Everyone panicked when the game clock hit 13:28 last night. Matter of fact, some of the saints thought that Jesus had returned.
Anywho, it was the 3rd quarter, Ravens were in the lead 28-6 when all of a sudden, the lights in the Superdome went out! Many wondered if the game would even continue. Many blamed it on the amount of electricity used during Beyonce’s half-time performance. Meanwhile, I decided grab a few extra chips and dip and take yet another quick nap.
Well, if you’re wondering what happened…
The following is a joint statement from Entergy Corporation and SMG, the management company of the Mercedes-Benz Superdome, regarding the partial power loss during the Super Bowl in New Orleans:
Shortly after the beginning of the second half of the Super Bowl in the Mercedes Benz Superdome, a piece of equipment that is designed to monitor electrical load sensed an abnormality in the system. Once the issue was detected, the sensing equipment operated as designed and opened a breaker, causing power to be partially cut to the Superdome in order to isolate the issue.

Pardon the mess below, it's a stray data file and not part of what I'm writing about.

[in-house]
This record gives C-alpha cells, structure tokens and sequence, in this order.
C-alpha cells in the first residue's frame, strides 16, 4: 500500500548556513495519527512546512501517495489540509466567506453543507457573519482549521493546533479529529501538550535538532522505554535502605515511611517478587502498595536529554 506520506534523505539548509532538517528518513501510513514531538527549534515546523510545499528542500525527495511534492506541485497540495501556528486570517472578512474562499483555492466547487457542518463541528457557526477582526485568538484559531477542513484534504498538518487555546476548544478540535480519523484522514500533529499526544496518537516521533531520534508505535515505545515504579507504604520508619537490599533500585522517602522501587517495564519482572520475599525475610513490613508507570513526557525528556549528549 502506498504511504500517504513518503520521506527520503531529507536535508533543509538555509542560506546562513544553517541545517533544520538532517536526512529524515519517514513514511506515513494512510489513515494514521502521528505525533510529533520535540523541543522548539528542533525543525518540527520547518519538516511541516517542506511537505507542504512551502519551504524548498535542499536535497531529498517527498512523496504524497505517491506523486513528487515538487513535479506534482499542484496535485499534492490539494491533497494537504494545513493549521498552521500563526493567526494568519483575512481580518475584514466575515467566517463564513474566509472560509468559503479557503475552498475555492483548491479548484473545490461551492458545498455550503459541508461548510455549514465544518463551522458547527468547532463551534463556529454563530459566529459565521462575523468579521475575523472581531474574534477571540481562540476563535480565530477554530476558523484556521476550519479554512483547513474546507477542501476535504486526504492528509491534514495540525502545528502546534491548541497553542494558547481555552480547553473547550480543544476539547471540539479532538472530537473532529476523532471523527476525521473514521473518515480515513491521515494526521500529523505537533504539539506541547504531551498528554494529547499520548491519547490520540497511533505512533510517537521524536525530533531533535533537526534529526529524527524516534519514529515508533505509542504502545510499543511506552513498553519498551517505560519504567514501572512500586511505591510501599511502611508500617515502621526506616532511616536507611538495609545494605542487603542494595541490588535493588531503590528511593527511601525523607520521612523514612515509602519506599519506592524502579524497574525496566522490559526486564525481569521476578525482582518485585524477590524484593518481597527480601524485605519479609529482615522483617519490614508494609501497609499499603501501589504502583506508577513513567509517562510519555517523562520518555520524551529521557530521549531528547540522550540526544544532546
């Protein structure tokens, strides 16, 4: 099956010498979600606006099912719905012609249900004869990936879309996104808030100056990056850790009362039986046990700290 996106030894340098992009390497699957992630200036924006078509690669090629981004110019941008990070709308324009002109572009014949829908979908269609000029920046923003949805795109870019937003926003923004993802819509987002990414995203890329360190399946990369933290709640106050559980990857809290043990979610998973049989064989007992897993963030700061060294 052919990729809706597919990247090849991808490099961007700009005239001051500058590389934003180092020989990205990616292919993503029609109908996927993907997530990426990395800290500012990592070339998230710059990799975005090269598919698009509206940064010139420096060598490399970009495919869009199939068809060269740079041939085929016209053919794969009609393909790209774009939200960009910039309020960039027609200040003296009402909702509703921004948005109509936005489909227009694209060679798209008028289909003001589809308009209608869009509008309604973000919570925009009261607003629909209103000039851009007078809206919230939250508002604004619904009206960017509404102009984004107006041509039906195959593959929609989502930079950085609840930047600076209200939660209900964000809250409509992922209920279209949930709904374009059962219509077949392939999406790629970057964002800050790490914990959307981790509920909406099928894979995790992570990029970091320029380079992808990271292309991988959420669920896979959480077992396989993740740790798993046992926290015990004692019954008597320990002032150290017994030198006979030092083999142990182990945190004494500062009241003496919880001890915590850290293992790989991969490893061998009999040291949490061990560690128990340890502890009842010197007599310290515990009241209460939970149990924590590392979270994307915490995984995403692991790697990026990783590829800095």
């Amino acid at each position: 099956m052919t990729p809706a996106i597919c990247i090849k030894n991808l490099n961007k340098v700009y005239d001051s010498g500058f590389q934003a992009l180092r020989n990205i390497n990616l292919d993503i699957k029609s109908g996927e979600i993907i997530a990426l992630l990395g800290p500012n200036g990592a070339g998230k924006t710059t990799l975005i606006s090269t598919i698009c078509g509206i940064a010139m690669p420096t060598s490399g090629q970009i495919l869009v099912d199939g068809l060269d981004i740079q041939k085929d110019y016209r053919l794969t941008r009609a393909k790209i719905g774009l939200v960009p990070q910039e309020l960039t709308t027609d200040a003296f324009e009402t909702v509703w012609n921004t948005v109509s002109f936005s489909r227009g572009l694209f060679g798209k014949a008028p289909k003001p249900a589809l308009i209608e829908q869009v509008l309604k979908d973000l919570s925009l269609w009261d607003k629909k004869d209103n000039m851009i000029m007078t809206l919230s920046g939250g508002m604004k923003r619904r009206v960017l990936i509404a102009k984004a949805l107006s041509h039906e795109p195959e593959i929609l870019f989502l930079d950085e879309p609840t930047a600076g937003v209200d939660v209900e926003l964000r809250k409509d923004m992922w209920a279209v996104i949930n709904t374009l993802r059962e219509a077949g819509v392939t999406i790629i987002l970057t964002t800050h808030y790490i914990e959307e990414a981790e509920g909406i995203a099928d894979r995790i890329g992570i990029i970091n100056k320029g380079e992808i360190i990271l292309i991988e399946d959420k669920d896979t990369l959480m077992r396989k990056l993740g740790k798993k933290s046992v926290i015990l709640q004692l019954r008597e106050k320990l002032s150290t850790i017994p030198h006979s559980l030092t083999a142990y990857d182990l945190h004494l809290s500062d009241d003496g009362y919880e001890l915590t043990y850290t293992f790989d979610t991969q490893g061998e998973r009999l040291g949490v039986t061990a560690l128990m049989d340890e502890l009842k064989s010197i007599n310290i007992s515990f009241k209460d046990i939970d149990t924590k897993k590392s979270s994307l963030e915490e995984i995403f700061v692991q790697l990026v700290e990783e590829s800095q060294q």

Backup generators kicked in immediately as designed. Entergy and SMG subsequently coordinated start up procedures, ensuring that full power was safely restored to the Superdome. The fault-sensing equipment activated where the Superdome equipment intersects with Entergy’s feed into the facility.
There were no additional issues detected.
Entergy and SMG will continue to investigate the root cause of the abnormality.
Entergy Corporation, which celebrates its 100th birthday this year, is an integrated energy company engaged primarily in electric power production and retail distribution operations. Entergy owns and operates power plants with approximately 30,000 megawatts of electric generating capacity, including more than 10,000 megawatts of nuclear power, making it one of the nation’s leading nuclear generators. Entergy delivers electricity to 2.8 million utility customers in Arkansas, Louisiana, Mississippi and Texas. Entergy has annual revenues of more than $11 billion and approximately 15,000 employees.